Alec, I’ll take “important tendons in my foot” for $400, please…
Meet the Posterior Tibial Tendon. This band of tissue starts in the inner calf and courses behind the inner ankle bone. It then inserts into the inner arch area with the peroneal tendon. The posterior tibial tendon is a primary supporter of the arch and controls flexion and inversion (bending and twisting) of the foot.
This tendon is subject to both prolonged strain and sudden injury. Tendonitis of the PTT, also called posterior tibial tendon dysfunction, occurs when the tendon is inflamed, torn, or ruptured. Most commonly, this is caused by pronation. Pronation causes overstretching of the tendon, which eventually causes breakdown and tearing. When the arch flattens, it can also cause the tendon to tear.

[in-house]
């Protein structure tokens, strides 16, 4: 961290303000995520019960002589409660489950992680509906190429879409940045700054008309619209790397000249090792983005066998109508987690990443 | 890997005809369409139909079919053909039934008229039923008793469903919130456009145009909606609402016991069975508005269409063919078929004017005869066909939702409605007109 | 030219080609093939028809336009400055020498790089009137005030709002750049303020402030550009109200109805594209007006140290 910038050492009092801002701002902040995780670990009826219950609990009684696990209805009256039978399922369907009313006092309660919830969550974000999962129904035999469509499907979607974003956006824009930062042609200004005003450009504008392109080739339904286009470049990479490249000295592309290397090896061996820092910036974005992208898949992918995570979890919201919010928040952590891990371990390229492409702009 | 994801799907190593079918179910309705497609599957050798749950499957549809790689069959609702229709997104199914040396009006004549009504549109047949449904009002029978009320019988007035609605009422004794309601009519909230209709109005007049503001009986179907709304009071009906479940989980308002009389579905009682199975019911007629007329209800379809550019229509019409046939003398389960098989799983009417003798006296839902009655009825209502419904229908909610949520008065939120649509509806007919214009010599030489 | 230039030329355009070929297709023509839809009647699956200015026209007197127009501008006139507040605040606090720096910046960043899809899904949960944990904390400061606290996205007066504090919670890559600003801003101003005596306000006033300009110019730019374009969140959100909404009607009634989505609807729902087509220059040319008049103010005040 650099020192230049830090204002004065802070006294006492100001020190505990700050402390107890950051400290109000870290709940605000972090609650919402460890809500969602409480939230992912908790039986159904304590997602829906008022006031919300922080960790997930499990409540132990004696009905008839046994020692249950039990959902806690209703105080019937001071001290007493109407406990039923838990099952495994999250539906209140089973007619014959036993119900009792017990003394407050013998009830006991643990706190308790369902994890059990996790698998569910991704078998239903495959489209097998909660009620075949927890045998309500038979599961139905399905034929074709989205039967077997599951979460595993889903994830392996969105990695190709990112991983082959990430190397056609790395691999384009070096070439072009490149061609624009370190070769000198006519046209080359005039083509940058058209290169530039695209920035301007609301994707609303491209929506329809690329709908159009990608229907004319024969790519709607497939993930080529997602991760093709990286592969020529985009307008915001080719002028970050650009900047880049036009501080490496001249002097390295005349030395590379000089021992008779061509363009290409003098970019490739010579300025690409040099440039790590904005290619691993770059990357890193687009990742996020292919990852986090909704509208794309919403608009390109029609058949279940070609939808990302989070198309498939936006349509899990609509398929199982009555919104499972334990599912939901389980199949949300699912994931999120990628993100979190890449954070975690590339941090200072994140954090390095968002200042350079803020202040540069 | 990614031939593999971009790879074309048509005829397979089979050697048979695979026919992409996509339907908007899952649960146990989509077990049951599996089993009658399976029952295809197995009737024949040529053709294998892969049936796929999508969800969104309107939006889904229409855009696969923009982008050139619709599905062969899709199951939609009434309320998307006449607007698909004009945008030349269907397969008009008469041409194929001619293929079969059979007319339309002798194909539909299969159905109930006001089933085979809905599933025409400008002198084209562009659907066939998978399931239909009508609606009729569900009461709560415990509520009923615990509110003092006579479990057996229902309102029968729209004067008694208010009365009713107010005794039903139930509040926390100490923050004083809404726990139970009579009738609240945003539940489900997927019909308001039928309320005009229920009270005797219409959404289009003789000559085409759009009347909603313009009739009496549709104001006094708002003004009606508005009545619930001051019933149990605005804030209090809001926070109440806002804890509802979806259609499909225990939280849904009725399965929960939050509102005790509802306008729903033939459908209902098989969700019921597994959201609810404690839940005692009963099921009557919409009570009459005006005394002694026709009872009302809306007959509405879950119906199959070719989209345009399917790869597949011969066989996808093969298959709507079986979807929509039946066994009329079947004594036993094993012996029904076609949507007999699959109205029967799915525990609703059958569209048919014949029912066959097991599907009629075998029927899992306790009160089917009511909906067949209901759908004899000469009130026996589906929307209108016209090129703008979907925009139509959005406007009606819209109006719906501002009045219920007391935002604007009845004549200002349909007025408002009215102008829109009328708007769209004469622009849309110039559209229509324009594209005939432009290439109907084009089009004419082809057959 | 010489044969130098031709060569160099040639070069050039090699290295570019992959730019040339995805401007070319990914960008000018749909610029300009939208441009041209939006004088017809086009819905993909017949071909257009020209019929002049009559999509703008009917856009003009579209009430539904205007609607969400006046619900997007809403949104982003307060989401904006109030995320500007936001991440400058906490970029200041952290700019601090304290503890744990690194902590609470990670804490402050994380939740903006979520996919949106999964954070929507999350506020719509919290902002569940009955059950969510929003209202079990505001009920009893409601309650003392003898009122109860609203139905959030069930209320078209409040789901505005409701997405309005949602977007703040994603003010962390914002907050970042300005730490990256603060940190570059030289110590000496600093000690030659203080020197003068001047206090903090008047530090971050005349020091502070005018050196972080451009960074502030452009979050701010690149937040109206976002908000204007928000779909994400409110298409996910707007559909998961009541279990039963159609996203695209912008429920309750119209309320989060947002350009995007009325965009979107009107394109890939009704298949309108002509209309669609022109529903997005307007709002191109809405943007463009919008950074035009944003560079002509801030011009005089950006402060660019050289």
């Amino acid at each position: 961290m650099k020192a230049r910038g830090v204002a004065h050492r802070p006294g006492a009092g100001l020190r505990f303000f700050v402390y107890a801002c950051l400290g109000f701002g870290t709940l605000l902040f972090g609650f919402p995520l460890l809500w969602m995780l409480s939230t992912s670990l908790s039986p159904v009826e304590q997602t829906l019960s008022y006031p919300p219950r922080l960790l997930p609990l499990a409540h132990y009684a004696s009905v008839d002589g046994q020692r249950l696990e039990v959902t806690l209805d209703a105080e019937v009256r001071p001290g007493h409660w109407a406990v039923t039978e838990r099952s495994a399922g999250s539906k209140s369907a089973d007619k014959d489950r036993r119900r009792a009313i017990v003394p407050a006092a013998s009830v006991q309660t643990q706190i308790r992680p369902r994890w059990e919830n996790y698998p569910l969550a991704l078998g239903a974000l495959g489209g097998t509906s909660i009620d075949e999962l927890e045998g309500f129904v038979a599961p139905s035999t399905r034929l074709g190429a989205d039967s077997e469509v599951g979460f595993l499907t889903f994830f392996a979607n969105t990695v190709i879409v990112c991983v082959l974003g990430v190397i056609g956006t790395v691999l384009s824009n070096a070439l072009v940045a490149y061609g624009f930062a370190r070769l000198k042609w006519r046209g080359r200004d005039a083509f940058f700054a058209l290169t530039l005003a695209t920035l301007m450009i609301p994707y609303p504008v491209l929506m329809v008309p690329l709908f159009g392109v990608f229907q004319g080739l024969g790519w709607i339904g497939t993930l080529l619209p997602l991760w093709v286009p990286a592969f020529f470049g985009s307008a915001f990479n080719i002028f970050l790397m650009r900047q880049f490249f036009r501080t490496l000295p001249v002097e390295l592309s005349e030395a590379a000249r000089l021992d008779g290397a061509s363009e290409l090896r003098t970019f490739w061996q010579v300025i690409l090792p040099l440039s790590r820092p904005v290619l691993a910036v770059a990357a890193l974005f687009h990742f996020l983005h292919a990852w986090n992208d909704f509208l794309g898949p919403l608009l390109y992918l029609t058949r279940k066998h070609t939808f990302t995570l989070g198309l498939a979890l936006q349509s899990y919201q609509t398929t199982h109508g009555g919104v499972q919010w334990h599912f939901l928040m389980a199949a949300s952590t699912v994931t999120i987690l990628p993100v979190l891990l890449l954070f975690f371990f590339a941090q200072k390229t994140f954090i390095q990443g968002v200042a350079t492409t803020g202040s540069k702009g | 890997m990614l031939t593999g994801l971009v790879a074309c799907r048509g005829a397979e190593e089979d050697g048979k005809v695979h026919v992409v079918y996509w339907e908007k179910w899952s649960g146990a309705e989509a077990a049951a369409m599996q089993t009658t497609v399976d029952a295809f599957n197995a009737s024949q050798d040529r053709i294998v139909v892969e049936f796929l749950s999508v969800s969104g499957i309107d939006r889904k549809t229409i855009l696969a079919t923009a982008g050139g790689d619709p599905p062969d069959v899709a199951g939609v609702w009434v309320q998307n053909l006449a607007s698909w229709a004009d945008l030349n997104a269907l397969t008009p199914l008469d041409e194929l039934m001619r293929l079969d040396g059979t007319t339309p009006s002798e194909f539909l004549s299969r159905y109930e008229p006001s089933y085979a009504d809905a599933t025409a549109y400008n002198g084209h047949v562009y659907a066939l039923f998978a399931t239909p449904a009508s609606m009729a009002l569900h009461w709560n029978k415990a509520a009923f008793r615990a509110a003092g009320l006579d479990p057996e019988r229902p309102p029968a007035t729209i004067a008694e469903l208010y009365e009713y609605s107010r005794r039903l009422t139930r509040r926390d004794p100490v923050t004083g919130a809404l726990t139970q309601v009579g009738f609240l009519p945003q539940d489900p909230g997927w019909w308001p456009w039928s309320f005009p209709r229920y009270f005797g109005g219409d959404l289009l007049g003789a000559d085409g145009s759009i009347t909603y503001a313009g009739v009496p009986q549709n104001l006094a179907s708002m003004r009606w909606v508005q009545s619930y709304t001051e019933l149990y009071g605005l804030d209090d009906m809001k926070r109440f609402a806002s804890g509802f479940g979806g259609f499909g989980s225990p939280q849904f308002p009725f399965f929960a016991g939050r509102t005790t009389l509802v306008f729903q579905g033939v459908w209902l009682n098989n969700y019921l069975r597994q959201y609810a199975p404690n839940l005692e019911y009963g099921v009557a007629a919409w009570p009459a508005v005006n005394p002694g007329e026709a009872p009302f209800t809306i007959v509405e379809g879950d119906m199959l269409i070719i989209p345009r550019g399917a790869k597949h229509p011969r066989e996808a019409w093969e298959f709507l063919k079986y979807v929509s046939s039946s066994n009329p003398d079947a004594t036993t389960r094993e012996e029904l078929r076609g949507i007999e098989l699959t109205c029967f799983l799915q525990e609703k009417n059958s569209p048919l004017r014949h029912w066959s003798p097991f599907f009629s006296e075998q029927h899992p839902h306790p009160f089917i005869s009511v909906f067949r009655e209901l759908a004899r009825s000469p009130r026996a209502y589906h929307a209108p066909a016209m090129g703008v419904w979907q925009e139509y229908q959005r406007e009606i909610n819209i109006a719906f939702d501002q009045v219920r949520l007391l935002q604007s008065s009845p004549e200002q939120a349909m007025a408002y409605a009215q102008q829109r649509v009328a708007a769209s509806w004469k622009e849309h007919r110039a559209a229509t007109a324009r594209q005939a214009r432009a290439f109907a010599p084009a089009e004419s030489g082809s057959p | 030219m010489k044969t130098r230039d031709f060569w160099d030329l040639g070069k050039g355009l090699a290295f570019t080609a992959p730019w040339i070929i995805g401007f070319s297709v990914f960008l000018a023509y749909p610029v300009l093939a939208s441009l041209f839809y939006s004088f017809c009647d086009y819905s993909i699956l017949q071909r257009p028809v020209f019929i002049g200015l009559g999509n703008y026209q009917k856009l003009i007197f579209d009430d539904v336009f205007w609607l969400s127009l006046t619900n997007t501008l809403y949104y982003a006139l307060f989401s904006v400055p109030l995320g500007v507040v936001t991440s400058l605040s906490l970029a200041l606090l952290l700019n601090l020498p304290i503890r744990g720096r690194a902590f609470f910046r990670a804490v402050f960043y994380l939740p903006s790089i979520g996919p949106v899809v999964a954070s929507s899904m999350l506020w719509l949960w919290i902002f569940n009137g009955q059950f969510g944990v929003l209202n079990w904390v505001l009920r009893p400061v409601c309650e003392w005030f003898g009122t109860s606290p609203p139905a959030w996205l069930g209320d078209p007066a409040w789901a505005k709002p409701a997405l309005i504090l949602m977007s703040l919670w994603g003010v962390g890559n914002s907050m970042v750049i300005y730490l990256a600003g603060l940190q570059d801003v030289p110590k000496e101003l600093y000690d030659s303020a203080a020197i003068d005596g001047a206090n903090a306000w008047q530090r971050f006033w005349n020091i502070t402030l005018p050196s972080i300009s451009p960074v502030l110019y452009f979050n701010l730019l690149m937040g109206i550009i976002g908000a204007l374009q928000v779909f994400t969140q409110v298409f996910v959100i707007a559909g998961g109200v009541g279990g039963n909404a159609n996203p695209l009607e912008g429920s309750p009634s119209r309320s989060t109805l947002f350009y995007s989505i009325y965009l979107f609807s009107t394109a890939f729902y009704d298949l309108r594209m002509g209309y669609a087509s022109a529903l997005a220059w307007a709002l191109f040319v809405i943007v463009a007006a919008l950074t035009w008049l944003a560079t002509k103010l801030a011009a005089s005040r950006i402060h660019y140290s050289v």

Posterior tibial tendonitis presents as sharp pain on the inner arch or behind the ankle bone. Pain is worse with activity or after standing for long periods of time. Swelling is often present. The heel may also be tilted outward as a result of the arch collapsing.
At your appointment, your podiatrist will examine the signs of injury and request exercises to evaluate foot function and movement. X-rays, ultrasounds, and MRIs are sometimes used for diagnosing posterior tibial tendon injuries.
Appropriate and quick care leaves you open to many non-surgical options such as bracing, immobilization, rest, and physical therapy. Orthotics are helpful and needed once the inflammation and pain have subsided. Your podiatrist will monitor your progress and help mold custom orthotics when you need them.
For severe tears and ruptures, surgery may be needed. This can vary from direct repair of the tendon to full reconstruction of the arch. The best way to avoid surgery is to call the FAAWC today for your appointment. 740.363.4373